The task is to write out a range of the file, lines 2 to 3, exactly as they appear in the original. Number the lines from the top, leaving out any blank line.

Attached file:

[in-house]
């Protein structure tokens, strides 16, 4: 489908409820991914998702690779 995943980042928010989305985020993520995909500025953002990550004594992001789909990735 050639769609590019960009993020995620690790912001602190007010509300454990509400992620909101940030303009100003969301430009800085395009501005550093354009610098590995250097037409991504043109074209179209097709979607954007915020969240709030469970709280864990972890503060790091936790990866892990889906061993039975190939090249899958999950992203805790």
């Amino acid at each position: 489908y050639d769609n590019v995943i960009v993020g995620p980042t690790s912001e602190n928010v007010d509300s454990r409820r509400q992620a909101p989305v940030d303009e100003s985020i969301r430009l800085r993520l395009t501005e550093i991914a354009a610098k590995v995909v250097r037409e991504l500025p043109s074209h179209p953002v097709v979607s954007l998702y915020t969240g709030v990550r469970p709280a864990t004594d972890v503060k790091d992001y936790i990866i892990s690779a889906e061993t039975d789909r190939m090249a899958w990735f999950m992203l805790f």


């Protein structure tokens, strides 16, 4: 489908409820991914998702690779 995943980042928010989305985020993520995909500025953002990550004594992001789909990735 050639769609590019960009993020995620690790912001602190007010509300454990509400992620909101940030303009100003969301430009800085395009501005550093354009610098590995250097037409991504043109074209179209097709979607954007915020969240709030469970709280864990972890503060790091936790990866892990889906061993039975190939090249899958999950992203805790």
């Amino acid at each position: 489908y050639d769609n590019v995943i960009v993020g995620p980042t690790s912001e602190n928010v007010d509300s454990r409820r509400q992620a909101p989305v940030d303009e100003s985020i969301r430009l800085r993520l395009t501005e550093i991914a354009a610098k590995v995909v250097r037409e991504l500025p043109s074209h179209p953002v097709v979607s954007l998702y915020t969240g709030v990550r469970p709280a864990t004594d972890v503060k790091d992001y936790i990866i892990s690779a889906e061993t039975d789909r190939m090249a899958w990735f999950m992203l805790f």